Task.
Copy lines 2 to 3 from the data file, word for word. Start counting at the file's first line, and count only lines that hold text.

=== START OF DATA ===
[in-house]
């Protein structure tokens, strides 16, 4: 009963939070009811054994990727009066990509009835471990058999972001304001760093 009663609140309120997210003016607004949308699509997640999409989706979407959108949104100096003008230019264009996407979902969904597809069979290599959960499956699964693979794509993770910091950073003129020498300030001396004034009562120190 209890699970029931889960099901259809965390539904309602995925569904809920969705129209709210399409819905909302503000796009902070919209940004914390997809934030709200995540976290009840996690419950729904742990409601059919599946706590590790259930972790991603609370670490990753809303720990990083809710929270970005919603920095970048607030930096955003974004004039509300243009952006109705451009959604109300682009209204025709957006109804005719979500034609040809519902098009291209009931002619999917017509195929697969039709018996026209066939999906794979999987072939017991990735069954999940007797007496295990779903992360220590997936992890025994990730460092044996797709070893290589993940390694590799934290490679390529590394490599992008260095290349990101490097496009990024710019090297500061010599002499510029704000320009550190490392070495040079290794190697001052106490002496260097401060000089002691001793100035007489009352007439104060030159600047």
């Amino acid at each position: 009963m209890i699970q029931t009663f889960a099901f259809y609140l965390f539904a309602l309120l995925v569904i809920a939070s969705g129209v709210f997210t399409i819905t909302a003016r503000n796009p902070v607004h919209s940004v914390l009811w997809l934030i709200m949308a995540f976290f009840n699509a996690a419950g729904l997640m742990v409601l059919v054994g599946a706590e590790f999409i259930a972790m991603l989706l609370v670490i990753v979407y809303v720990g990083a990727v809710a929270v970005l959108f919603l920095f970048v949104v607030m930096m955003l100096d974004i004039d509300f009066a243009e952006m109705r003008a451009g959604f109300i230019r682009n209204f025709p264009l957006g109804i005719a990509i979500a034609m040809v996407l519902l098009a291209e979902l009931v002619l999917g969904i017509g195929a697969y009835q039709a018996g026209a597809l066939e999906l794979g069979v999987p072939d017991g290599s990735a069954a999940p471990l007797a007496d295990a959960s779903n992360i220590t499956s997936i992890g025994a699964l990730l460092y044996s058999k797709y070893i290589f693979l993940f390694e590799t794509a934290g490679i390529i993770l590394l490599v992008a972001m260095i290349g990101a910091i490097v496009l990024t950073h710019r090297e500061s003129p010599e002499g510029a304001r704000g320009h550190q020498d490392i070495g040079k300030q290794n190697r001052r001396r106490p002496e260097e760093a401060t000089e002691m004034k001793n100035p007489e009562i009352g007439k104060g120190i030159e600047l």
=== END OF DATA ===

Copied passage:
């Protein structure tokens, strides 16, 4: 009963939070009811054994990727009066990509009835471990058999972001304001760093 009663609140309120997210003016607004949308699509997640999409989706979407959108949104100096003008230019264009996407979902969904597809069979290599959960499956699964693979794509993770910091950073003129020498300030001396004034009562120190 209890699970029931889960099901259809965390539904309602995925569904809920969705129209709210399409819905909302503000796009902070919209940004914390997809934030709200995540976290009840996690419950729904742990409601059919599946706590590790259930972790991603609370670490990753809303720990990083809710929270970005919603920095970048607030930096955003974004004039509300243009952006109705451009959604109300682009209204025709957006109804005719979500034609040809519902098009291209009931002619999917017509195929697969039709018996026209066939999906794979999987072939017991990735069954999940007797007496295990779903992360220590997936992890025994990730460092044996797709070893290589993940390694590799934290490679390529590394490599992008260095290349990101490097496009990024710019090297500061010599002499510029704000320009550190490392070495040079290794190697001052106490002496260097401060000089002691001793100035007489009352007439104060030159600047």
């Amino acid at each position: 009963m209890i699970q029931t009663f889960a099901f259809y609140l965390f539904a309602l309120l995925v569904i809920a939070s969705g129209v709210f997210t399409i819905t909302a003016r503000n796009p902070v607004h919209s940004v914390l009811w997809l934030i709200m949308a995540f976290f009840n699509a996690a419950g729904l997640m742990v409601l059919v054994g599946a706590e590790f999409i259930a972790m991603l989706l609370v670490i990753v979407y809303v720990g990083a990727v809710a929270v970005l959108f919603l920095f970048v949104v607030m930096m955003l100096d974004i004039d509300f009066a243009e952006m109705r003008a451009g959604f109300i230019r682009n209204f025709p264009l957006g109804i005719a990509i979500a034609m040809v996407l519902l098009a291209e979902l009931v002619l999917g969904i017509g195929a697969y009835q039709a018996g026209a597809l066939e999906l794979g069979v999987p072939d017991g290599s990735a069954a999940p471990l007797a007496d295990a959960s779903n992360i220590t499956s997936i992890g025994a699964l990730l460092y044996s058999k797709y070893i290589f693979l993940f390694e590799t794509a934290g490679i390529i993770l590394l490599v992008a972001m260095i290349g990101a910091i490097v496009l990024t950073h710019r090297e500061s003129p010599e002499g510029a304001r704000g320009h550190q020498d490392i070495g040079k300030q290794n190697r001052r001396r106490p002496e260097e760093a401060t000089e002691m004034k001793n100035p007489e009562i009352g007439k104060g120190i030159e600047l």